"I Already Have other Suppliers"

by Chris Muench
(Calgary, AB Canada)

I have a NEW position with an old company trying to build business late in the game. There are at least three other Suppliers in my region that HAVE been calling on everyone for the past 5 to 10 years... these companies are bigger, often faster and cheaper.
So many of the Customers have told me that they are VERY happy with their current supplier and are NOT the least bit interested in switching... sometimes they already have a list of first, second and third choices of Suppliers, and the best I could hope for is to be number four...
Am I just playing for the wrong team, or is there a strategy I can use here?

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Jan 29, 2020
Not an Easy Situation
by: Greg

Hi Chris,

not an easy situation you find yourself in.
As the saying goes "the early bird catches the worm" and your company is the last bird on the scene.

You say these other suppliers have been around for 5 - 10 years and I'm wondering if your prospect has been using the same supplier for all that time or whether they have switched at any time. Because if they have switched it's an indication that they are not averse to making a change,

You may even like to look at it a different way. Maybe this is not an objection at all. The prospect is just stating a fact. They are actually imparting valuable information to you when they tell you this. They opened up the conversation to discuss their current supplier by doing so.
So have the conversation. You will gain valuable information.

You might start out with ...
"That's good to hear -- [competitor] is a great company." (don't bag the opposition)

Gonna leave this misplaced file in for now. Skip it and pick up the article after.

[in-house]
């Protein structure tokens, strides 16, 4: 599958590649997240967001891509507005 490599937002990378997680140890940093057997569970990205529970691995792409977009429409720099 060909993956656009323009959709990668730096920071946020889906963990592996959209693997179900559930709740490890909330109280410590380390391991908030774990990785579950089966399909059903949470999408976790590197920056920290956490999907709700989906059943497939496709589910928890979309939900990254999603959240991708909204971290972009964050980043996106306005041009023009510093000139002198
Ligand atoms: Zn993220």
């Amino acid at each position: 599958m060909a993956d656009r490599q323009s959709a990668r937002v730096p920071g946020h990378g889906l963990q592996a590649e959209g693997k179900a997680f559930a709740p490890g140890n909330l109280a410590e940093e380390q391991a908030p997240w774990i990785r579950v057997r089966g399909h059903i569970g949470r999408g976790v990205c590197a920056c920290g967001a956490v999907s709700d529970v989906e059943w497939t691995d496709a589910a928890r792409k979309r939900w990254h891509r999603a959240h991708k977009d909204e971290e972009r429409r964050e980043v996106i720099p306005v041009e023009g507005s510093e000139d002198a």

And maybe even follow up with ...
"That's great! That gives you time to evaluate other resources without any pressure to change"
"Anyway, It's not like I'm asking you to switch providers today."

"I appreciate you have yourself well set up with your current supplier and I was wondering how long have you been with them?"

Now if you get anything less than the total time they have been in need of that product you know they have made a change.

The next question then follows.
"Oh, you have only been with X for 3 years. May I ask who were you with before that?"
When you get that answer follow up with ...
"And why did you make the change?"
"So, [that reason] is important to you?"
And now you are in a conversation.

You may even go further ...
"Tell me, since you received better performance by considering and then making a change 3 years ago, why should you deny yourself the opportunity to repeat the process. Your research back then led to greater {advantages]. You did it once, so the possibility must exist that you can do it again, don't you agree?"

Alternatively, if they have been with the current supplier forever.
Ask, How would you rate your current supplier out of 10?"
They will rarely say 10.
Presuming they rate the company high (8-9) you could ask ...
"Wow, they are doing well, what's the best thing about their [product or service]?
And then,
"What would make them a 10?"

Now you know a lot about what they have and want and you are in a good position to have a discussion about what you offer.

There is no guarantee you'll displace a current supplier [or even the backup supplier] anytime soon but your initial goal is to make sure the buyer knows you exist as an option and what you can offer and especially what makes your offering different (more attratcive to them)

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